Rx for A Bitter Heart, Part 2: The Symptoms

in: Blog, Sharing the Journey


This is the second of four articles on Resentment.

Resentment is a spiritual disease that creeps into our lives, puts down roots, and makes trouble for us. The first article in this series, Rx for A Bitter Heart, Part 1: The Disease, explores the destructive nature of this ailment. It also points out the choice Christians make either to follow Christ’s example to love and forgive our offenders or to surrender our hearts and relationships to resentment.

If we’re serious about seeking a heart like Christ’s, we must be on the lookout for signs of bitterness infecting our attitudes and behaviors.

Ten Symptoms of a Bitter Heart

It’s probably safe to say that each of us has at one time or another experienced a full-blown, off–the-charts case of feverish resentment. We’re familiar with that churning in the gut, that obsessive ruminating about an offense so hurtful and unfair that we wonder how we can ever get past it.

But often resentment seeps into our attitudes and habits so gradually and subtly that we aren’t aware of its effect. Ask yourself the following ten questions to determine whether resentment has been quietly setting down roots in your heart.

Is it difficult for me to think anything good about my offender? Resentment confines us to one-sided thinking. We overlook positive or redeeming qualities in our offender so that we can justify our angry, negative stance.

Do I feel morally superior to my offender? When we are resentful, we convince ourselves that we are very different from the person who hurt us. We minimize our own offenses and reassure ourselves that we rank higher on God’s approval list than does our offender.

Are my prayers weighted with complaints and demands for justice? When resentment is nipping at our heels, we grow impatient for God to act and bring our offender to justice. We take on the role of Judge and decide what’s fair.

Do I resist blessing or praying for my offender? Still angry and hurt from the offense, we can barely tolerate the idea that God would bless and protect the person who caused our suffering. Resentment blocks the work of the Spirit in our lives and keeps us from extending mercy and grace.

Do I fantasize about getting even? When we’ve been hurt, our sinful nature always wants to even the score, to see the other person suffer as we have suffered. Resentment keeps a careful tally of offenses and retaliations.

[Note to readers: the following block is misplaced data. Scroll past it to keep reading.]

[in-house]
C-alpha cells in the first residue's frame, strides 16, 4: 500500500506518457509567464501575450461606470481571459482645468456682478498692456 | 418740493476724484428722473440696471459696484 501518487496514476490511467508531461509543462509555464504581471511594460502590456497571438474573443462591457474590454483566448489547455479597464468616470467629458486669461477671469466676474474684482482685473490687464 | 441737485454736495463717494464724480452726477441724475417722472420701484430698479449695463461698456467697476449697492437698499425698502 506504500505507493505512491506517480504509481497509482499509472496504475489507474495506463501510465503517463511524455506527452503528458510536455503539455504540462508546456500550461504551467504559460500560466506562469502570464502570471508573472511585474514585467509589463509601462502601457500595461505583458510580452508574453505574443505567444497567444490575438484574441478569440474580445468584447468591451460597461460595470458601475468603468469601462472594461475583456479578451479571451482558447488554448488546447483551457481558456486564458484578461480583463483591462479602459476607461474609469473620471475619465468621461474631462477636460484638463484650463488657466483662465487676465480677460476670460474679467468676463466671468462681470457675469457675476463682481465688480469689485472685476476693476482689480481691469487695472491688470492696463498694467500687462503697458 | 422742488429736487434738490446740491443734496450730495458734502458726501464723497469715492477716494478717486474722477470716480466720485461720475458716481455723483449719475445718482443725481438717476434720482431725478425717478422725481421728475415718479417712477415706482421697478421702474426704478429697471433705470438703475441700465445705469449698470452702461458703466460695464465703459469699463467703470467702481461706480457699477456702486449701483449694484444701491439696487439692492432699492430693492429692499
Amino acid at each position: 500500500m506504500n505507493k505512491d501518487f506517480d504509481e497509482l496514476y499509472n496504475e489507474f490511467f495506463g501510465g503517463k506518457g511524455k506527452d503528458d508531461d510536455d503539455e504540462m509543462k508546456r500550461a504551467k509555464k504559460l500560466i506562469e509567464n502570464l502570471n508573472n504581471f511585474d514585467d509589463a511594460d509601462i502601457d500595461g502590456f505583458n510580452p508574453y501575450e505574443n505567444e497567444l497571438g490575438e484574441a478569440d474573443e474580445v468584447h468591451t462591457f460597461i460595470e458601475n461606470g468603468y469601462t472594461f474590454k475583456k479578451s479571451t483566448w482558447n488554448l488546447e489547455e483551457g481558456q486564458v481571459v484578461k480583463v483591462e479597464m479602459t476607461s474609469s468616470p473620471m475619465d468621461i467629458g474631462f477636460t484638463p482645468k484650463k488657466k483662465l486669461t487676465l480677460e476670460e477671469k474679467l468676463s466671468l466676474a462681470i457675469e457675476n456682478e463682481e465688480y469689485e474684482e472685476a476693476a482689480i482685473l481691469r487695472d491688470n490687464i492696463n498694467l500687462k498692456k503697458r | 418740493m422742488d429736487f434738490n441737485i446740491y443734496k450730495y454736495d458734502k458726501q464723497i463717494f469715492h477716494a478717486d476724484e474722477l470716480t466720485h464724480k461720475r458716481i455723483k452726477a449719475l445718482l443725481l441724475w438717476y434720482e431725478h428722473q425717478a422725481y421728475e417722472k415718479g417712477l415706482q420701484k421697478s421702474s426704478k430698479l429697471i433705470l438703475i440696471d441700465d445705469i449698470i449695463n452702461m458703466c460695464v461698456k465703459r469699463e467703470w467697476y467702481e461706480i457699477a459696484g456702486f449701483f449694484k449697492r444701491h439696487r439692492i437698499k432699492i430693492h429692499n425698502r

Am I angry at God for allowing this person to hurt me? Satan uses resentment to weaken our faith. We listen to his lies and doubt that God is sovereign or that he cares about us.

Am I waiting for an apology before I’ll forgive? Resentment feeds our anger by convincing us that we are helpless victims. We trap ourselves in a prison of waiting, hoping the other person will admit to wrongdoing and express remorse.

Have I stopped reading my Bible? When we are convinced that resentment is keeping us strong and safe from further injury, we don’t want God to tell us otherwise. Scripture only confirms what we already know, that bitterness is not a solution but a source of heartache and trouble.

Do I enjoy feeling angry and self-righteous? A strong case of resentment affects the brain. We ride a euphoric wave of righteous indignation and self-justification, which counteracts our feelings of weakness and shame in the aftermath of being hurt.

Do I gossip about my offender? Maligning our offender’s reputation gains sympathy from others and reinforces our sense of superiority. The worse we can make our offender appear, the better we will seem by comparison and the more justified our resentment.

Good News

If you detect symptoms of resentment in your life, don’t despair—help is available! Your condition is treatable and you can still make a full recovery. Watch for the next two articles in the series:

Rx for A Bitter Heart, Part 3: The Treatment. Discover the five steps of God’s healing solution for resentment.

Rx for A Bitter Heart, Part 4: The Cure. Learn how to prevent bitter roots from taking hold of your heart with seven skills you can practice.

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